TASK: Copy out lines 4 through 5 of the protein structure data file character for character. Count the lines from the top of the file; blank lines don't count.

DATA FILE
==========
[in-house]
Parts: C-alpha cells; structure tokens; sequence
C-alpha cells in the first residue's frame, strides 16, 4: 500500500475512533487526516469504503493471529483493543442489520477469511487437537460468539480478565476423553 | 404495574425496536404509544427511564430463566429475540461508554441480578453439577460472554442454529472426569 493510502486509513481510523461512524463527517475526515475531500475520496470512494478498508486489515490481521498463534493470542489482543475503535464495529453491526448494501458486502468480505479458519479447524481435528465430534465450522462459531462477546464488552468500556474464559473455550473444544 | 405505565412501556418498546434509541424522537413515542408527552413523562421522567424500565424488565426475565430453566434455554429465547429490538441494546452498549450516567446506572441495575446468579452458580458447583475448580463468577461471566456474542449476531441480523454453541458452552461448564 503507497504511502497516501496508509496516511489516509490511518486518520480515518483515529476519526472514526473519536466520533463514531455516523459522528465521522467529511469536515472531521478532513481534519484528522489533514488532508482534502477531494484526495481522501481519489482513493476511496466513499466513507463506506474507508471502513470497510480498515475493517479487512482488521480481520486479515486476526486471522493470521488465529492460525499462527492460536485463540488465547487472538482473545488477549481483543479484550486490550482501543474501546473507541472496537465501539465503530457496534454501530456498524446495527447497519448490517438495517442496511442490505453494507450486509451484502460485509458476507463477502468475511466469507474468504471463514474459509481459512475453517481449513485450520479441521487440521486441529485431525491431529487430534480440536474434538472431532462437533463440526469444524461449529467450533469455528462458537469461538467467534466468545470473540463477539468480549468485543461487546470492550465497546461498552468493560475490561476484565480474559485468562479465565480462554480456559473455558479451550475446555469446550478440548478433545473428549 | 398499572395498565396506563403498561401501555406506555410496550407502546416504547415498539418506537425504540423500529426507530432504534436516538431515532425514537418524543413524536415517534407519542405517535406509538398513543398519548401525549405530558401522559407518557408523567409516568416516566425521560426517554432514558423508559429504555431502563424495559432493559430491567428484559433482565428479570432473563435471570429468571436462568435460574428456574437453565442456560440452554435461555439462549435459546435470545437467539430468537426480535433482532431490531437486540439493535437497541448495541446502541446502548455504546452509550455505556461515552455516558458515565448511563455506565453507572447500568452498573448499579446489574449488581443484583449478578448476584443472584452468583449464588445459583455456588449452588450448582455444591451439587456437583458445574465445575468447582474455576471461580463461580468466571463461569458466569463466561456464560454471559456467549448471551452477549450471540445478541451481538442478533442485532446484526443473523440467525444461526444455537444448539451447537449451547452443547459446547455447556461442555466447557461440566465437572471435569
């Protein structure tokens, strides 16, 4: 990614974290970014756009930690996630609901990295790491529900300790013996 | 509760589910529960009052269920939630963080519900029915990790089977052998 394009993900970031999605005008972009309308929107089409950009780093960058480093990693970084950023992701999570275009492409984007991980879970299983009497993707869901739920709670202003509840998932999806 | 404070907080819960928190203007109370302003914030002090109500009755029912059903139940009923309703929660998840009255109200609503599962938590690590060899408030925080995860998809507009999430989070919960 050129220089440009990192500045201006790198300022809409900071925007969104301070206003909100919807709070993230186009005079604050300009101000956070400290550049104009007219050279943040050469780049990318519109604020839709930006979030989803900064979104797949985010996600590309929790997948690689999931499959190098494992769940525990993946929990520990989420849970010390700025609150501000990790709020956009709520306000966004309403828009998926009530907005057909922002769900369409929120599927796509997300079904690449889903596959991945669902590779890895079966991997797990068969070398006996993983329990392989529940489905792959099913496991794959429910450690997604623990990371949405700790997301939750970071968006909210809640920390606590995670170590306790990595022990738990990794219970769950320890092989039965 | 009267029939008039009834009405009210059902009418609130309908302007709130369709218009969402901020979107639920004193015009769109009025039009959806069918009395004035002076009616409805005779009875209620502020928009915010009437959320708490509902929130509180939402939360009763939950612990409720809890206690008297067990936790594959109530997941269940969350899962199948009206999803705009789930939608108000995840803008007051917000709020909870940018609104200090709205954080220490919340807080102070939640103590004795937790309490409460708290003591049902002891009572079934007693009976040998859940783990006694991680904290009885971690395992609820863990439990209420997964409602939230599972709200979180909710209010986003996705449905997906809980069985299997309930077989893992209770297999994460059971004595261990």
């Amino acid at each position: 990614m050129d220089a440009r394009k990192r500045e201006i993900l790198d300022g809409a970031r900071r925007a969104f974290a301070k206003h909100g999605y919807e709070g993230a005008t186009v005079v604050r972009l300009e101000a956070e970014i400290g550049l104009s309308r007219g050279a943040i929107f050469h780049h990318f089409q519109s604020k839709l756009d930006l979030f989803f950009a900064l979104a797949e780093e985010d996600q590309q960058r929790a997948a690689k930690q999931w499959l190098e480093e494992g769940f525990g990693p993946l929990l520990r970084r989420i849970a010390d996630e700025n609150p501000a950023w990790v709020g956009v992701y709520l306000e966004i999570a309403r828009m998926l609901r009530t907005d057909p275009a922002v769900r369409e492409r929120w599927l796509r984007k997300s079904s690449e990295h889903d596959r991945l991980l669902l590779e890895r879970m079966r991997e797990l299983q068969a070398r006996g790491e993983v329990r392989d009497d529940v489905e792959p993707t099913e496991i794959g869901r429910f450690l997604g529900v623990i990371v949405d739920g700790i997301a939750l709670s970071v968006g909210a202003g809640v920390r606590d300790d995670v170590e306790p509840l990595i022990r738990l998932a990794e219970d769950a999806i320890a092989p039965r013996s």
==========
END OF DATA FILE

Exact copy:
């Protein structure tokens, strides 16, 4: 990614974290970014756009930690996630609901990295790491529900300790013996 | 509760589910529960009052269920939630963080519900029915990790089977052998 394009993900970031999605005008972009309308929107089409950009780093960058480093990693970084950023992701999570275009492409984007991980879970299983009497993707869901739920709670202003509840998932999806 | 404070907080819960928190203007109370302003914030002090109500009755029912059903139940009923309703929660998840009255109200609503599962938590690590060899408030925080995860998809507009999430989070919960 050129220089440009990192500045201006790198300022809409900071925007969104301070206003909100919807709070993230186009005079604050300009101000956070400290550049104009007219050279943040050469780049990318519109604020839709930006979030989803900064979104797949985010996600590309929790997948690689999931499959190098494992769940525990993946929990520990989420849970010390700025609150501000990790709020956009709520306000966004309403828009998926009530907005057909922002769900369409929120599927796509997300079904690449889903596959991945669902590779890895079966991997797990068969070398006996993983329990392989529940489905792959099913496991794959429910450690997604623990990371949405700790997301939750970071968006909210809640920390606590995670170590306790990595022990738990990794219970769950320890092989039965 | 009267029939008039009834009405009210059902009418609130309908302007709130369709218009969402901020979107639920004193015009769109009025039009959806069918009395004035002076009616409805005779009875209620502020928009915010009437959320708490509902929130509180939402939360009763939950612990409720809890206690008297067990936790594959109530997941269940969350899962199948009206999803705009789930939608108000995840803008007051917000709020909870940018609104200090709205954080220490919340807080102070939640103590004795937790309490409460708290003591049902002891009572079934007693009976040998859940783990006694991680904290009885971690395992609820863990439990209420997964409602939230599972709200979180909710209010986003996705449905997906809980069985299997309930077989893992209770297999994460059971004595261990």
């Amino acid at each position: 990614m050129d220089a440009r394009k990192r500045e201006i993900l790198d300022g809409a970031r900071r925007a969104f974290a301070k206003h909100g999605y919807e709070g993230a005008t186009v005079v604050r972009l300009e101000a956070e970014i400290g550049l104009s309308r007219g050279a943040i929107f050469h780049h990318f089409q519109s604020k839709l756009d930006l979030f989803f950009a900064l979104a797949e780093e985010d996600q590309q960058r929790a997948a690689k930690q999931w499959l190098e480093e494992g769940f525990g990693p993946l929990l520990r970084r989420i849970a010390d996630e700025n609150p501000a950023w990790v709020g956009v992701y709520l306000e966004i999570a309403r828009m998926l609901r009530t907005d057909p275009a922002v769900r369409e492409r929120w599927l796509r984007k997300s079904s690449e990295h889903d596959r991945l991980l669902l590779e890895r879970m079966r991997e797990l299983q068969a070398r006996g790491e993983v329990r392989d009497d529940v489905e792959p993707t099913e496991i794959g869901r429910f450690l997604g529900v623990i990371v949405d739920g700790i997301a939750l709670s970071v968006g909210a202003g809640v920390r606590d300790d995670v170590e306790p509840l990595i022990r738990l998932a990794e219970d769950a999806i320890a092989p039965r013996s």